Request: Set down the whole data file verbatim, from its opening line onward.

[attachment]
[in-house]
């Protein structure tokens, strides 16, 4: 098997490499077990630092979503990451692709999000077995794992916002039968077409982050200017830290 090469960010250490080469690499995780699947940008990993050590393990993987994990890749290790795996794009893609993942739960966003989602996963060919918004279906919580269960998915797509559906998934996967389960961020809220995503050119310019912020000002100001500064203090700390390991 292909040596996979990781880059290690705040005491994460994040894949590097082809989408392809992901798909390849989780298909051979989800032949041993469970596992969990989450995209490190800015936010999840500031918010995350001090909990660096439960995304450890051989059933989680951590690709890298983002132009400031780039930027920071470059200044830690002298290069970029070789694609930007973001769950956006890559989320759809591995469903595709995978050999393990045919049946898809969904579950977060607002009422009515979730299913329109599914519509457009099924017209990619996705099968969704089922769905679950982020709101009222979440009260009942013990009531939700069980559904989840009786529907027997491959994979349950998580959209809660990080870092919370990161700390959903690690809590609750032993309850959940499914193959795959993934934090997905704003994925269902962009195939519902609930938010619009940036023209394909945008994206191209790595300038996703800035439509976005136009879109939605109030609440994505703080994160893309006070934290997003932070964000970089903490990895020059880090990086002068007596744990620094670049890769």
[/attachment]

[in-house]
């Protein structure tokens, strides 16, 4: 098997490499077990630092979503990451692709999000077995794992916002039968077409982050200017830290 090469960010250490080469690499995780699947940008990993050590393990993987994990890749290790795996794009893609993942739960966003989602996963060919918004279906919580269960998915797509559906998934996967389960961020809220995503050119310019912020000002100001500064203090700390390991 292909040596996979990781880059290690705040005491994460994040894949590097082809989408392809992901798909390849989780298909051979989800032949041993469970596992969990989450995209490190800015936010999840500031918010995350001090909990660096439960995304450890051989059933989680951590690709890298983002132009400031780039930027920071470059200044830690002298290069970029070789694609930007973001769950956006890559989320759809591995469903595709995978050999393990045919049946898809969904579950977060607002009422009515979730299913329109599914519509457009099924017209990619996705099968969704089922769905679950982020709101009222979440009260009942013990009531939700069980559904989840009786529907027997491959994979349950998580959209809660990080870092919370990161700390959903690690809590609750032993309850959940499914193959795959993934934090997905704003994925269902962009195939519902609930938010619009940036023209394909945008994206191209790595300038996703800035439509976005136009879109939605109030609440994505703080994160893309006070934290997003932070964000970089903490990895020059880090990086002068007596744990620094670049890769």